What's the Big Deal about Beans?
Beans, one of the most wholesome foods in nature, provide a wide range of health benefits—they come packed with protein, fiber, potassium, and vitamins.(1) Naturally low in fat, they contain no cholesterol and are very low in saturated fat. Beans rich in color are also high in antioxidants.
Shopping for Beans
Beans, peas, and lentils are also called legumes or pulses. A wide variety of pulses is found all over the world, each with a unique color, shape, and flavor. Some commonly consumed beans, peas, and lentils are featured throughout this publication.
Beans, peas, and lentils may be available fresh, frozen, or, more commonly, dried or canned.
When shopping for dried beans, you should look for beans that are bright in color and uniform in size. Do not purchase packages with cracked or broken beans, as they might have been damaged by insects.
Various types of beans come in a canned form, including red kidney beans, white kidney beans, pinto beans, black beans, and garbanzo beans/chickpeas. When choosing canned beans, those that are labeled "low sodium" or "no added salt" are the healthiest choices. For more information on reduced-sodium foods, see Shopping for Health: Sodium (EDIS #FSHN10-06) at https://edis.ifas.ufl.edu/fs154.
Beans and Nutrition
When deciding what type of beans to buy, consider nutritional content. Most beans have similar base nutritional values, being high in protein and fiber. Table 1 lists some common beans and their protein, fiber, and calorie contents.(2)
Meals with Beans
Beans can be used in a variety of ways, from salad toppings to main course dishes. Table 2 lists some good ways to incorporate canned beans into different dishes. Beans can also be incorporated into desserts, snacks, and convenience foods. For example, canned kidney beans can be mashed and added to canned pasta and tomato sauce, or even used to extend ground beef in burgers and meatloaf. "Low sodium" or "no added salt" canned beans work very well in cake and cookie recipes. See what follows for some great recipes!
1 box brownie mix (plus additional required ingredients listed on box)
1 can (15 ounce) black beans, no salt added, drained and rinsed
Mash black beans with a fork until very smooth. Prepare brownie mix, following directions on the box, and stir in mashed beans as last ingredient. Bake brownies according to box instructions. Enjoy!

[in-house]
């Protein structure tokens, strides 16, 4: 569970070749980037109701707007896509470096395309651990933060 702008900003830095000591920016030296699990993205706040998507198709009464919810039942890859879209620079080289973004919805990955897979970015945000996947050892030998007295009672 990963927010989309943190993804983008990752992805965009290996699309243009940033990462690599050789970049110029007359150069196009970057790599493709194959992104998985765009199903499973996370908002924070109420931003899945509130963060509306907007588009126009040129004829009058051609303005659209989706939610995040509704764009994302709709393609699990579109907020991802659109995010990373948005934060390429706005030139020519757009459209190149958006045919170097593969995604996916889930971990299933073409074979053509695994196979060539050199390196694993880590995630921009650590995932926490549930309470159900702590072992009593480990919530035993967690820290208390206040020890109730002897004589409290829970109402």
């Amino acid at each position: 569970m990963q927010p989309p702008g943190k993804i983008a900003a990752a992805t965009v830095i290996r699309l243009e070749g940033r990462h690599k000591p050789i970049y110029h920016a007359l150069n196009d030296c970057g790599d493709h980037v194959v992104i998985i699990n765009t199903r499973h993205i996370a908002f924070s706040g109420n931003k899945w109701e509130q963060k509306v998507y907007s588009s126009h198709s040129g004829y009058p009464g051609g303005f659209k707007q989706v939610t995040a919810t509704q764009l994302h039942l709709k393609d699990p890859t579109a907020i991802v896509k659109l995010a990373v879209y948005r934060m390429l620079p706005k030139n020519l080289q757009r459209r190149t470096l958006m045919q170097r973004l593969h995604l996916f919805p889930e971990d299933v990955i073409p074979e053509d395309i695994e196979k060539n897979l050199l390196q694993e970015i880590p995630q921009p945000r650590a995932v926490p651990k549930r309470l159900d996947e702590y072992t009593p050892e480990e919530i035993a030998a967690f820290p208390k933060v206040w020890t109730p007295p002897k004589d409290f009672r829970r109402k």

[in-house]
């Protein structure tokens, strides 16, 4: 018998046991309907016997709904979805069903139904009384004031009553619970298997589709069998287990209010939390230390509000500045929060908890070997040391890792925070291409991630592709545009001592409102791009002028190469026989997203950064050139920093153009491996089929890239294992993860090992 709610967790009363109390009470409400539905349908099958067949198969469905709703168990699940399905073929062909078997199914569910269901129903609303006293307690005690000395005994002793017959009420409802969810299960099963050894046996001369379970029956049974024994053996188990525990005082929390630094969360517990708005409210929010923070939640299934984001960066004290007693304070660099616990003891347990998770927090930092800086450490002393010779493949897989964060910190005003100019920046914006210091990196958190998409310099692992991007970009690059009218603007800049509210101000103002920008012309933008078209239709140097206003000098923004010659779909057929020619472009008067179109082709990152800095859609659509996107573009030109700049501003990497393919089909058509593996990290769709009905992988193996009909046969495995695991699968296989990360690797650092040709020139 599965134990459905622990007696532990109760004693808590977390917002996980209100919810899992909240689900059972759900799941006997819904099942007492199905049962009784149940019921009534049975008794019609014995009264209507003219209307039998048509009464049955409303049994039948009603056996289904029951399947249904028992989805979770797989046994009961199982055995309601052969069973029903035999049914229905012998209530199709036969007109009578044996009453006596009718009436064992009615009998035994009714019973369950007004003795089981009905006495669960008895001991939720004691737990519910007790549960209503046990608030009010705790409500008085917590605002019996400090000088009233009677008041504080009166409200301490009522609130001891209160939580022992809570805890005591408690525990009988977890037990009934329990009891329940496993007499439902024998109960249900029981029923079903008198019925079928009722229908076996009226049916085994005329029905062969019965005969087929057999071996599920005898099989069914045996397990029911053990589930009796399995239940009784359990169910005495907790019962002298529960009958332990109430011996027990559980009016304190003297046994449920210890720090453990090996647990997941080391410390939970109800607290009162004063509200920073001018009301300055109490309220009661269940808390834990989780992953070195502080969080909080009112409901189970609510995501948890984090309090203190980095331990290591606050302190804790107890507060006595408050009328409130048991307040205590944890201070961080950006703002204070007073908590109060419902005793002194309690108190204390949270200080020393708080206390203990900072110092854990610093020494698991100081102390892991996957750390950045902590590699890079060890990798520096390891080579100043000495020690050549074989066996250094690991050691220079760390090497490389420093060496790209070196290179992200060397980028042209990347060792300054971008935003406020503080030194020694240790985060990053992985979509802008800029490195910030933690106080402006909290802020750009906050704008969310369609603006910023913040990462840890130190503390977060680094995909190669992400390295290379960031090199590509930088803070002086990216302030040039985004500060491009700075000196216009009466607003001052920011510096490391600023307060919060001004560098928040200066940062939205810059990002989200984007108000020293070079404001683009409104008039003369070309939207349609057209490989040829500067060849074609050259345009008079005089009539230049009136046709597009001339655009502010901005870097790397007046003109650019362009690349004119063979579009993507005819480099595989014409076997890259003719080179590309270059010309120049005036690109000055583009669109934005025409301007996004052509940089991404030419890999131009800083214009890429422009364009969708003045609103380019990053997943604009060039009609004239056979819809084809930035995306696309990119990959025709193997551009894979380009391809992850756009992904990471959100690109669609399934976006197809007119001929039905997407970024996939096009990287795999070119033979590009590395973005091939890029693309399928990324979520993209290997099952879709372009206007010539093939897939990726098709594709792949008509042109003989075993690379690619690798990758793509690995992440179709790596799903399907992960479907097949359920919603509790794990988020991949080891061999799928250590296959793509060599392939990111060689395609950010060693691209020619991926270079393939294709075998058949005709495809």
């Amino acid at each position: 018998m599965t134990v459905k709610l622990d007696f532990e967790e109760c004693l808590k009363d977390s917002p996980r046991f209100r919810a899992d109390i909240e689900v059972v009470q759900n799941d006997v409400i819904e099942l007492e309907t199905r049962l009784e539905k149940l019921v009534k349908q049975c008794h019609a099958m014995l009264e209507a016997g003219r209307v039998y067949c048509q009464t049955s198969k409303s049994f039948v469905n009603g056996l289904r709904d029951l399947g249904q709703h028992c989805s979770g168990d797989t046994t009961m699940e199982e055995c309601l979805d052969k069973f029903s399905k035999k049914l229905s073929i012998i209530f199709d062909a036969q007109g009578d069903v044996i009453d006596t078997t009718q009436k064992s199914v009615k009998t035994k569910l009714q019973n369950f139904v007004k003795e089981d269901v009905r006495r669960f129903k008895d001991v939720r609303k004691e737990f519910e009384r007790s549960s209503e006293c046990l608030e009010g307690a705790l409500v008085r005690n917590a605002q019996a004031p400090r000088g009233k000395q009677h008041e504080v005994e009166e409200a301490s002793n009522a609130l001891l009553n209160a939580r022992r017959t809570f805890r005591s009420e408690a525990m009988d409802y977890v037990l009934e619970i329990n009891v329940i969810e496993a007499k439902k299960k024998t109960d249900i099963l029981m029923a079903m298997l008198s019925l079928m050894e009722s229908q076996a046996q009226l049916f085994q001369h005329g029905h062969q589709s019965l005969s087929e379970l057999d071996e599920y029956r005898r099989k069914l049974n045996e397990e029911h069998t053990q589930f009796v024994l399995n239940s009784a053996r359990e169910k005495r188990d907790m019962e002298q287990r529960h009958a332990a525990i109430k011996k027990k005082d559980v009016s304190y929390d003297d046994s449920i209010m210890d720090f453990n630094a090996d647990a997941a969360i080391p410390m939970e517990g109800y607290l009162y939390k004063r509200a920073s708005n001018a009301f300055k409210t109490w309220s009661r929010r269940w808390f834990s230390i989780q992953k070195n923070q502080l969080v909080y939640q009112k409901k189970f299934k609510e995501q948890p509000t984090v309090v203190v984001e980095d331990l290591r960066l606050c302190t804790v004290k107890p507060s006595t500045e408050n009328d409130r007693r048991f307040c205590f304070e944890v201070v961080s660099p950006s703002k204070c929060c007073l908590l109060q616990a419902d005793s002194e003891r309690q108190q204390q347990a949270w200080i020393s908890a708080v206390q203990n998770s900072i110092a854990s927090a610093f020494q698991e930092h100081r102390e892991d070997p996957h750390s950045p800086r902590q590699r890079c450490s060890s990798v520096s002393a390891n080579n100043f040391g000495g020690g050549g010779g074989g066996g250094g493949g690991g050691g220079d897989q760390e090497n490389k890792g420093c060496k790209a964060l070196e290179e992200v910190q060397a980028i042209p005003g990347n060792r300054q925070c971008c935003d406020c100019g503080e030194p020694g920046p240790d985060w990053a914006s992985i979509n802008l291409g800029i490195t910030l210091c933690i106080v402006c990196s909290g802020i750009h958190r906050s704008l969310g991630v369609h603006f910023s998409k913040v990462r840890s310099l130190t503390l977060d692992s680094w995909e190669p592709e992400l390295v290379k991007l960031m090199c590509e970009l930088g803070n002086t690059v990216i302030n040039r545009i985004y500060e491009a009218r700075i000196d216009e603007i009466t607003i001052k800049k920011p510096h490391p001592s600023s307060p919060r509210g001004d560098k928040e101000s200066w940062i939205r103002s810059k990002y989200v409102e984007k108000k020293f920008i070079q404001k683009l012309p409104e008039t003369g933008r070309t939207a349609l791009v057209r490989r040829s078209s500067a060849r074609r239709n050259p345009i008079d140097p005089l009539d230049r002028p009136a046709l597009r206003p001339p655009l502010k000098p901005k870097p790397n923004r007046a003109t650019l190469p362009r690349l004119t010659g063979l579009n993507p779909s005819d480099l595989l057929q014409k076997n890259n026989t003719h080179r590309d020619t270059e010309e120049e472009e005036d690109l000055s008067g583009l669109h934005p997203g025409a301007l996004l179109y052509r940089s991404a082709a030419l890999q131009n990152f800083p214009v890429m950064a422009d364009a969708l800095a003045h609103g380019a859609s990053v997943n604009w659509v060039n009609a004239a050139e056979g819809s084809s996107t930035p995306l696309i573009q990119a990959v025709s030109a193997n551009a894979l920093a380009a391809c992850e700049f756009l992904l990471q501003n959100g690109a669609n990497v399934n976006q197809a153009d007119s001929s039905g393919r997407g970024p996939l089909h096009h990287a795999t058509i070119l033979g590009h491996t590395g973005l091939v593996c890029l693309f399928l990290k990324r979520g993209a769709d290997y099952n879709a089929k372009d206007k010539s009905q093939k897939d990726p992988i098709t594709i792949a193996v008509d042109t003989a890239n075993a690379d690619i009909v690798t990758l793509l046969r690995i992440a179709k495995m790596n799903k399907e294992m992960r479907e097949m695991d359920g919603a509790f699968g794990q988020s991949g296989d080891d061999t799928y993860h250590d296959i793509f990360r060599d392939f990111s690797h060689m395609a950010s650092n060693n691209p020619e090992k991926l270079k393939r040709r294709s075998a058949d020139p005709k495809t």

1 box vanilla cake mix (plus additional required ingredients listed on box)
1 (15 ounce) can cannellini beans, no salt added
Mash beans in a separate bowl with a fork until smooth. Prepare cake mix, following directions on the box, adding beans with other required ingredients. Mix well. Bake according to directions. Frost with choice of frosting.
Creamy Black-Bean Dip
1 container (16 ounce) fat-free cream cheese
1 can (15 ounce) reduced-sodium black beans, drained and rinsed
3 Tbsp fresh cilantro
2 Tbsp chopped tomato (optional)
¾ cup cheddar cheese, shredded
Salt and pepper to taste
Mash half the can of beans with a fork. Mix mashed beans with the cream cheese and cilantro until smooth. Gently stir in the rest of the beans. Before serving, sprinkle cheese and chopped tomato on top. Serve with tortilla chips or crackers.
The Family and Consumer Sciences (FCS) agent at your county Extension office may have more information. In Florida, visit http://solutionsforyourlife.ufl.edu/map/ to find your local county Extension office.
More bean recipes can be found at:
Reliable nutrition information may be found at the following sites:
(1) US Department of Agriculture. Beans and peas are unique foods. 19 Aug 2019. http://www.choosemyplate.gov/vegetables-beans-and-peas
(2) US Department of Agriculture, Agricultural Research Service, Nutrient Data Laboratory. USDA National Nutrient Database for Standard Reference, Legacy. Version Current: April 2018. https://ndb.nal.usda.gov/ndb/
Protein and fiber contents of beans with average calorie counts per serving
Adding beans to your meals